NELSON, Horatio, Viscount (1758-1805), British Vice-Admiral. Autograph letter signed ("Nelson & Bronte"), to Thomas Lloyd, "St. George Koije [Kjöge] Bay near Copenhagen," 24 April 1801. 2 pages, 4to, integral address leaf, written with his left hand, small seal hole (not affecting text), WITH A FINE EXAMPLE OF NELSON'S PERSONAL SEAL on red sealing wax (oval, 29 x 24 mm (1 x ¾ in.), palm tree and crossed horns or torches, two small birds at bottom), in a double-sided giltwood frame.
NELSON AFTER COPENHAGEN: "I STAND BY MYSELF A PERFECTLY FREE INDEPENDANT [SIC] MAN AND HAVE SEEN TOO MUCH OF THE WORLD TO BECOME THE TOOL OF ANY PARTY".
Written just after the naval battle off Copenhagen (April 1, 1801). Disregarding a discretionary order from Sir Hyde Parker (1739-1807) to "discontinue the action", Nelson continued to fight, ultimately forcing an armistice with the Northern Confederation. A month later, on May 5, Nelson was appointed commander-in-chief of the squadron. Aboard his ship and as yet unpromoted, Nelson writes a cordial but opinionated letter to Thomas Lloyd, whose friendship "will be the pleasure of my life." Expressing breezy contempt for the changing winds of political opinion in England, he writes "let the World either Smile or frown upon me. I know the envy of many both in the late & present Ministry are on me, but whilst my heart tells me I do my business like an honest man I can Smile at their dirty attempts to pull me down. I stand by myself a perfectly free Independant Man and have seen too much of the World to become the tool of any party." Nelson informs Lloyd of his uncertain status: "We are I suppose on the Road home for the Emperor of Russia has ordered I can give no other name to his paper Sir Hyde Parker & the Danes to be quiet and for us not to enter the Sound but to stay in the Cattegat."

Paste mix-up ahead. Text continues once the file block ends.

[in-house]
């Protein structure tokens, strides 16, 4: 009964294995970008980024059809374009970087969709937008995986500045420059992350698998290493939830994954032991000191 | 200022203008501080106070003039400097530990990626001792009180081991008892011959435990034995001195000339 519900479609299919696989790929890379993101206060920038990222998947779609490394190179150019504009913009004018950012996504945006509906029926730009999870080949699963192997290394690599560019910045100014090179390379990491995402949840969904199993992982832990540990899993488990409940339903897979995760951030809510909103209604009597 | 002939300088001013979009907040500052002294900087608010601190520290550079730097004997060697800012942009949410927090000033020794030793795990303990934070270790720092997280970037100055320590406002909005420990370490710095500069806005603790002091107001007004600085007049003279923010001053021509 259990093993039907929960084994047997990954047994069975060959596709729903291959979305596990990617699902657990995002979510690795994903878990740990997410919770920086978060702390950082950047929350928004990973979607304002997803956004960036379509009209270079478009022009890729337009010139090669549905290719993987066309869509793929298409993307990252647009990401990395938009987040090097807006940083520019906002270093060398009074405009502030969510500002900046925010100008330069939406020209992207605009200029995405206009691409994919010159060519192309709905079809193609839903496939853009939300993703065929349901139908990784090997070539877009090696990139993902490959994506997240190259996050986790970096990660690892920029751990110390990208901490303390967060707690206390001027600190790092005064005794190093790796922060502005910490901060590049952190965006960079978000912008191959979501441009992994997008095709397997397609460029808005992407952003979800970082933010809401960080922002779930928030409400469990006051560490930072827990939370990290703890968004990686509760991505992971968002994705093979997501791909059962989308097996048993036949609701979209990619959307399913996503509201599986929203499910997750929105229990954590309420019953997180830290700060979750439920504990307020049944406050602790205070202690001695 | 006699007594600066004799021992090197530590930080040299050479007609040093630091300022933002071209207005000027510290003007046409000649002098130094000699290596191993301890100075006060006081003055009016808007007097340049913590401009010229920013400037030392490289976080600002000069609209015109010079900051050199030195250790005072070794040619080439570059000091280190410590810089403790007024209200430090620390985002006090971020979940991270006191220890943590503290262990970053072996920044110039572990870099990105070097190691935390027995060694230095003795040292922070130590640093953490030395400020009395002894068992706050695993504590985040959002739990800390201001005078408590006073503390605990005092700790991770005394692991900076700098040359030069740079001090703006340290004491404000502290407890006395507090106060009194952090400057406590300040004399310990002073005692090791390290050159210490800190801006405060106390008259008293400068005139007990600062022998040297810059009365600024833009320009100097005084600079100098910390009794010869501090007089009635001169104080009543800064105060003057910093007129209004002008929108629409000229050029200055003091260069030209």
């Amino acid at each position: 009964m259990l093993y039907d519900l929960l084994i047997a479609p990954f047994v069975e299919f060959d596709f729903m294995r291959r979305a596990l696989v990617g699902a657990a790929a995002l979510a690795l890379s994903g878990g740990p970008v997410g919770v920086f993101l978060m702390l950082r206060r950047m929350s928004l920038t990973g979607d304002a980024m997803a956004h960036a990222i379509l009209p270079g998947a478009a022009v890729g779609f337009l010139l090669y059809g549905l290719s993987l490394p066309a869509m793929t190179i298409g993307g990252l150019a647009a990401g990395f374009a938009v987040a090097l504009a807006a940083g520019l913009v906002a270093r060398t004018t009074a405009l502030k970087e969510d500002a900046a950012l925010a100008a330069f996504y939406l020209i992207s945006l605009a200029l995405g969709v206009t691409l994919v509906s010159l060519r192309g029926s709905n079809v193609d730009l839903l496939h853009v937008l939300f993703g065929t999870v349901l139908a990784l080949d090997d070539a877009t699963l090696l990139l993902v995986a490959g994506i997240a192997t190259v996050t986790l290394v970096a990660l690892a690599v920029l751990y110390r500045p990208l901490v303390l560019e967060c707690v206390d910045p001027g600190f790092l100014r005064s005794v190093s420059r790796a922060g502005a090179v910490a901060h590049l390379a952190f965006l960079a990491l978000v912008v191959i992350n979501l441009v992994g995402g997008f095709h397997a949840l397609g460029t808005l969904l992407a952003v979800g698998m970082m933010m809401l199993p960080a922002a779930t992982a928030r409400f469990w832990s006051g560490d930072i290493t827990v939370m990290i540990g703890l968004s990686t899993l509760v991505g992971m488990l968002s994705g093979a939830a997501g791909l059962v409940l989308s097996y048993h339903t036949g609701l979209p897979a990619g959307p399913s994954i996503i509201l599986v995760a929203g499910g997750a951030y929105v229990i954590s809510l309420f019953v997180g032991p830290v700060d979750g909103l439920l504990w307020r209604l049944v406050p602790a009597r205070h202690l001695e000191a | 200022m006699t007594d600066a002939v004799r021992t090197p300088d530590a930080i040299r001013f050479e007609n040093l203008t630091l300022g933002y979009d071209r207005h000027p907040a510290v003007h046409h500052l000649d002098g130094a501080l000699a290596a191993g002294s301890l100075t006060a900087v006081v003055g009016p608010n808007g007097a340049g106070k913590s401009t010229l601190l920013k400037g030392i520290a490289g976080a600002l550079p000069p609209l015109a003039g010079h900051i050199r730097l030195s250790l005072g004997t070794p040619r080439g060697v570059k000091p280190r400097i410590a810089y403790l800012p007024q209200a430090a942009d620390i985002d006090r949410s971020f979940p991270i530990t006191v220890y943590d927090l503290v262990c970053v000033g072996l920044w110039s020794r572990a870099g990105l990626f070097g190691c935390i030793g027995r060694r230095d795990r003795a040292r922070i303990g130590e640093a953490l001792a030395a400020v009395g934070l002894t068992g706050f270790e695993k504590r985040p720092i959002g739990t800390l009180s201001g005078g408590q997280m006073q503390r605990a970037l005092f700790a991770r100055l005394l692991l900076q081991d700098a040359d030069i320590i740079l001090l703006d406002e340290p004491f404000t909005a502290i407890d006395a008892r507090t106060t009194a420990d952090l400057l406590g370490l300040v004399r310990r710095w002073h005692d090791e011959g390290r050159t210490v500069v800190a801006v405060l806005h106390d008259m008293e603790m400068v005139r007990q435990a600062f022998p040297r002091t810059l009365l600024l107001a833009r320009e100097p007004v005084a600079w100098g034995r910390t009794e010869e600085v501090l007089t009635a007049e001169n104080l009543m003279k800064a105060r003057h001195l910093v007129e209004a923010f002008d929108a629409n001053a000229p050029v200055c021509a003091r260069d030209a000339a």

Nelson concludes with thoughts of home and his desire "to go to England and get if possible, a little rest, the moment Peace comes, I shall go to Bronte & live under the shade of my Great Chestnut tree." Four years later, Nelson led the British fleet in its dramatic victory over Napoleon's ships at the Battle of Trafalgar, in which he was mortally wounded.